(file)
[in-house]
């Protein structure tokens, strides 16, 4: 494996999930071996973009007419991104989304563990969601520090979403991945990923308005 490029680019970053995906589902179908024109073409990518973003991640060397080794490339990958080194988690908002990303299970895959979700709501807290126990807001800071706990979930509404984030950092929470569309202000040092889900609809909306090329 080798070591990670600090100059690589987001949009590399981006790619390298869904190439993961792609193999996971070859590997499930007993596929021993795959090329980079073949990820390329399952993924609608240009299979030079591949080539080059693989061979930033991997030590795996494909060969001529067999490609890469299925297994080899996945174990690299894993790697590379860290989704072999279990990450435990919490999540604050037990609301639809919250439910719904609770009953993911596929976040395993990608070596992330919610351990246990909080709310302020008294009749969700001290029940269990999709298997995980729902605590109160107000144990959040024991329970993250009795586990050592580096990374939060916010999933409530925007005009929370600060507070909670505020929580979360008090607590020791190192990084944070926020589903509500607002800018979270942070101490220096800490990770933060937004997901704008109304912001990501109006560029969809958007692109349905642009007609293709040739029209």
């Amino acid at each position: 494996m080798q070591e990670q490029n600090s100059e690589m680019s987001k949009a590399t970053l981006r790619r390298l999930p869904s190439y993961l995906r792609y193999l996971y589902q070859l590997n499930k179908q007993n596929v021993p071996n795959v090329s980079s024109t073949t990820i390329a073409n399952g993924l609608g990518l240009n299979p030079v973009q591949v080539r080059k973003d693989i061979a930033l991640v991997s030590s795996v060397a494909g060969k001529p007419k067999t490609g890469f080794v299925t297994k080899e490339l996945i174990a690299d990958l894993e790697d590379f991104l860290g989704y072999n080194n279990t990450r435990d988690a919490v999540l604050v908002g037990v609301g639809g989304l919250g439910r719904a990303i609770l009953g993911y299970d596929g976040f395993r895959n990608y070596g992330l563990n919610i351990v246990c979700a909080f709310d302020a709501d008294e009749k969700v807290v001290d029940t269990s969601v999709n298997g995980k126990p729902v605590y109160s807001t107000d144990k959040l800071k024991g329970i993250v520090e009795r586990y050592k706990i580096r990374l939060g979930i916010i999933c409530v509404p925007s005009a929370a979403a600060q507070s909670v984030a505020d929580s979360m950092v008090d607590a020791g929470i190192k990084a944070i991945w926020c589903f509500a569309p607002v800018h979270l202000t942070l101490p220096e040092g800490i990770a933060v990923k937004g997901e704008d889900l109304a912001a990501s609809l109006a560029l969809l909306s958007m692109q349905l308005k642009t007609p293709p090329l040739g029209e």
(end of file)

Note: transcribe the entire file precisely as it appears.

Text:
[in-house]
């Protein structure tokens, strides 16, 4: 494996999930071996973009007419991104989304563990969601520090979403991945990923308005 490029680019970053995906589902179908024109073409990518973003991640060397080794490339990958080194988690908002990303299970895959979700709501807290126990807001800071706990979930509404984030950092929470569309202000040092889900609809909306090329 080798070591990670600090100059690589987001949009590399981006790619390298869904190439993961792609193999996971070859590997499930007993596929021993795959090329980079073949990820390329399952993924609608240009299979030079591949080539080059693989061979930033991997030590795996494909060969001529067999490609890469299925297994080899996945174990690299894993790697590379860290989704072999279990990450435990919490999540604050037990609301639809919250439910719904609770009953993911596929976040395993990608070596992330919610351990246990909080709310302020008294009749969700001290029940269990999709298997995980729902605590109160107000144990959040024991329970993250009795586990050592580096990374939060916010999933409530925007005009929370600060507070909670505020929580979360008090607590020791190192990084944070926020589903509500607002800018979270942070101490220096800490990770933060937004997901704008109304912001990501109006560029969809958007692109349905642009007609293709040739029209």
């Amino acid at each position: 494996m080798q070591e990670q490029n600090s100059e690589m680019s987001k949009a590399t970053l981006r790619r390298l999930p869904s190439y993961l995906r792609y193999l996971y589902q070859l590997n499930k179908q007993n596929v021993p071996n795959v090329s980079s024109t073949t990820i390329a073409n399952g993924l609608g990518l240009n299979p030079v973009q591949v080539r080059k973003d693989i061979a930033l991640v991997s030590s795996v060397a494909g060969k001529p007419k067999t490609g890469f080794v299925t297994k080899e490339l996945i174990a690299d990958l894993e790697d590379f991104l860290g989704y072999n080194n279990t990450r435990d988690a919490v999540l604050v908002g037990v609301g639809g989304l919250g439910r719904a990303i609770l009953g993911y299970d596929g976040f395993r895959n990608y070596g992330l563990n919610i351990v246990c979700a909080f709310d302020a709501d008294e009749k969700v807290v001290d029940t269990s969601v999709n298997g995980k126990p729902v605590y109160s807001t107000d144990k959040l800071k024991g329970i993250v520090e009795r586990y050592k706990i580096r990374l939060g979930i916010i999933c409530v509404p925007s005009a929370a979403a600060q507070s909670v984030a505020d929580s979360m950092v008090d607590a020791g929470i190192k990084a944070i991945w926020c589903f509500a569309p607002v800018h979270l202000t942070l101490p220096e040092g800490i990770a933060v990923k937004g997901e704008d889900l109304a912001a990501s609809l109006a560029l969809l909306s958007m692109q349905l308005k642009t007609p293709p090329l040739g029209e």